Crisis of the RTF – De Gaulle’s withdrawal. – The Pinay government, in addition to having indicated a new way for the economic recovery of the country, exercised an effective attraction on the liberal and moderate part of the composite Gaullist formation. Twenty-seven deputies resigned from the RPF in July 1952, followed by a dozen senators, in protest at the party’s excessive internal discipline and programmatic mysticism. They formed themselves into an ARS group (Action républicaine et sociale) and became part of the majority. The gap between the possibilistic wing of Gaullism (led by J. Soustelle) which found it more convenient to participate in the “system” and the “mystics” stuck at “all or nothing” (led by R. Capitant) became ever deeper, with consequent loss of credit in public opinion. The administrative elections of 1953 marked a real defeat for the RPF: 10 elected in Paris instead of 52 in 1947, 4 against 25 in Marseille, 7 against 23 in Lyon, etc. Defeat to the advantage of the moderates, the MRP and the RGR, who progressed significantly. Saddened, De Gaulle decided (6 May 1953) to abandon the RPF deputies “to the games, poisons, and delights of the system”; he granted them the freedom to vote, and postponed the seizure of power until there would be “a serious shock to the country” in the face of danger. The Gaullist parliamentary group was then formed into Union républicaine d’action Sociale: but other deputies preferred to join the traditional parties. De Gaulle’s new retreat condemned the Gaullist movement because it took away the “mystique of the leader”,
Dien Bien – Phu and the first blow to the regime. – The Laniel government held out more out of its ability to avoid the country’s big problems than out of its willingness to solve them. In a situation of economic and social malaise, and of terrorist resumption in North Africa, the fall of Dien Bien-Phu (May 7, 1954) into the hands of the Vietnamese communist forces, after two months of siege (see Indochina, in this App.) Constituted the first of the “serious shocks” that will end up killing the Fourth Republic. On the French side, four thousand soldiers remained on the battlefield, eight thousand men and one thousand wounded captured by the Vietnamese along with an impressive booty of war material.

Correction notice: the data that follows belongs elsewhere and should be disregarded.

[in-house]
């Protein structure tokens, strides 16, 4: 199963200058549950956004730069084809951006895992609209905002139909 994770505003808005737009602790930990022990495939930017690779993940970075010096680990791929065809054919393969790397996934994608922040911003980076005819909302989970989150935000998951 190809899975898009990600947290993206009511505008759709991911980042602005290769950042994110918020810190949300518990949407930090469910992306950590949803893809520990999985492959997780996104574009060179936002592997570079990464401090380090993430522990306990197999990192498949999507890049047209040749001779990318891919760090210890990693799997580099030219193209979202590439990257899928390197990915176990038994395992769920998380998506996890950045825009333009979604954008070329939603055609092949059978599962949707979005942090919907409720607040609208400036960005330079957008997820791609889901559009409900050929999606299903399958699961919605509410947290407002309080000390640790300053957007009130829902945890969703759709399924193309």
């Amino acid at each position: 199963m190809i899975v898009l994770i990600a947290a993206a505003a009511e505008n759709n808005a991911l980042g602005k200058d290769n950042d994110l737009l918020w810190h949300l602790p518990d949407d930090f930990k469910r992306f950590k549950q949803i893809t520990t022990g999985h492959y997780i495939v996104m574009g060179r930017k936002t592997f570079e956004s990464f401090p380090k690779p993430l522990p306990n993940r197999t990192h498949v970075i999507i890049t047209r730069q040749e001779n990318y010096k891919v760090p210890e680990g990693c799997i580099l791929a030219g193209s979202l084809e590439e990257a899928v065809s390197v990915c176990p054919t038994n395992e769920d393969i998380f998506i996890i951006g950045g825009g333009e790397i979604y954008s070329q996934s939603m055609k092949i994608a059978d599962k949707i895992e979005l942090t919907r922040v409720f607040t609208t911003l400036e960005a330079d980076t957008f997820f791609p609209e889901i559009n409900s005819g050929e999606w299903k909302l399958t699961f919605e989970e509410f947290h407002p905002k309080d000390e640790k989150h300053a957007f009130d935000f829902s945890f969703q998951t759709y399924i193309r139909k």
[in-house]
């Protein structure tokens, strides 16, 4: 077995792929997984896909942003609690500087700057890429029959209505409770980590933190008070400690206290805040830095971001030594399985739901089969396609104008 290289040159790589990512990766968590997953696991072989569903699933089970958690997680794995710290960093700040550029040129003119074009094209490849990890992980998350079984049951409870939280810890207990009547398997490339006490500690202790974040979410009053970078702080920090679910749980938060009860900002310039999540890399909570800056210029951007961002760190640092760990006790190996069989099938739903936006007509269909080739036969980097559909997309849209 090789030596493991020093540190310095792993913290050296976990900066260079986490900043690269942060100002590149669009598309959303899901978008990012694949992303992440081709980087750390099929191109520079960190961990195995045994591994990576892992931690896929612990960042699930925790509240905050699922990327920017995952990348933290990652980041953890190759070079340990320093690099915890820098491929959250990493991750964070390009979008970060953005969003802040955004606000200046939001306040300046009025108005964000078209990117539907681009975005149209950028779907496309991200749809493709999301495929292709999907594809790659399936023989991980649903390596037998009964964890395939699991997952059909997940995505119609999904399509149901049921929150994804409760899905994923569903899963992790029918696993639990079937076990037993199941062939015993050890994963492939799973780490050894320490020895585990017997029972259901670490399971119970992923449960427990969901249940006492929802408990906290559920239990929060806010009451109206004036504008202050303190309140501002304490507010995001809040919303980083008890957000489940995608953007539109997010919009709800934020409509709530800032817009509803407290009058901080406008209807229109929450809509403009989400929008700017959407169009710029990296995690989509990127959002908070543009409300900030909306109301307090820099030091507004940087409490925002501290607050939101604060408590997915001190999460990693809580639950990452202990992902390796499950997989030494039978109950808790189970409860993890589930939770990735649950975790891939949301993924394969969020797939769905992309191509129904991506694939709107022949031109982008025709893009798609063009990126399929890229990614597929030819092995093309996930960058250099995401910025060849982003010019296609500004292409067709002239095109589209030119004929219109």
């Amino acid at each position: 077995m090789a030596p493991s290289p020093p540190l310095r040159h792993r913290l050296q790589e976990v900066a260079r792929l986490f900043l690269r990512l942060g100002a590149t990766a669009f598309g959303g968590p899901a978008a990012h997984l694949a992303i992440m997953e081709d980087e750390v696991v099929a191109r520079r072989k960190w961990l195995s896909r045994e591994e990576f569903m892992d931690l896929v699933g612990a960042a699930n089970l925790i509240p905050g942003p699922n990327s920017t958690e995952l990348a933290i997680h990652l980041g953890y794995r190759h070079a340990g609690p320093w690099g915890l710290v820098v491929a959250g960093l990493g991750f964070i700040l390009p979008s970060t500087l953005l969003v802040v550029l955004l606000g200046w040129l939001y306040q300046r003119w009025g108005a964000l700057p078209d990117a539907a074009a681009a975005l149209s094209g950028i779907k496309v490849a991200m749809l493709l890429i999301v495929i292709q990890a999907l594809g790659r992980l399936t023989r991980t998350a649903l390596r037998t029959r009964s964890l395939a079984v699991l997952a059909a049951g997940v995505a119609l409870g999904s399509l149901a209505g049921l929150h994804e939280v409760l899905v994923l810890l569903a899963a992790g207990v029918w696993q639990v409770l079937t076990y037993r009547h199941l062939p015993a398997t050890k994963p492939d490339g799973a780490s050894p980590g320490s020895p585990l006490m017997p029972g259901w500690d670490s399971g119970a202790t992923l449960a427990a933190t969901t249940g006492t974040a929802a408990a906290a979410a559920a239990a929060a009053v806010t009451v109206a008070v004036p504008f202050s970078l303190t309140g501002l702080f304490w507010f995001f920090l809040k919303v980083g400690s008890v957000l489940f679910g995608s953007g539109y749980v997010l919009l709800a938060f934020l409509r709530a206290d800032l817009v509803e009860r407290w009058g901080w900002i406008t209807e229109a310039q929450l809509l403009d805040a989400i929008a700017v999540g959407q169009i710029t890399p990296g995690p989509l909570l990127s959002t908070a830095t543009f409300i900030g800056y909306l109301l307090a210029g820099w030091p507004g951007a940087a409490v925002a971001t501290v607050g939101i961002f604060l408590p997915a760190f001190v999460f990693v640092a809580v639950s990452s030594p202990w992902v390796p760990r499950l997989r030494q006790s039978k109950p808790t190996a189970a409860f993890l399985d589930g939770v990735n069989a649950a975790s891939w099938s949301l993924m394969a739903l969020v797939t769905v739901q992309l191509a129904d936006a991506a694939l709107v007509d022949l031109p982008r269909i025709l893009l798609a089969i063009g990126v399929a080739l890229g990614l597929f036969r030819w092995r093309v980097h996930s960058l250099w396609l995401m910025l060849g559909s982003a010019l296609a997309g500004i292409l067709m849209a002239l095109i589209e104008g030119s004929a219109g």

In France the emotion was enormous: not only the strategy of gen. H. Navarre, commander-in-chief in Indochina, but Laniel’s entire policy was put under fire. Even more serious, the “system” itself, that is, the regime of the Fourth Republic, came into question. Some reproached that they had ignored the conclusions reached by the gen. Leclerc in his mission of 1945-46, conclusions favorable to an agreement with Ho Chi-Minh. The others criticized the hesitations of the various governments between negotiations and the conduct of the war, which can be found in the same episode of Dien Bien-Phu. Finally, with almost general sentiment, the regime was blamed for failing to win the French cause the total intervention of the USA: all the more opportune since Western positions were defended in Indochina.
Although in various ways – nor can we ignore the large influence of Communist propaganda and the reactions it arouses especially in military circles – the general feeling was that France needed new ideas and new men.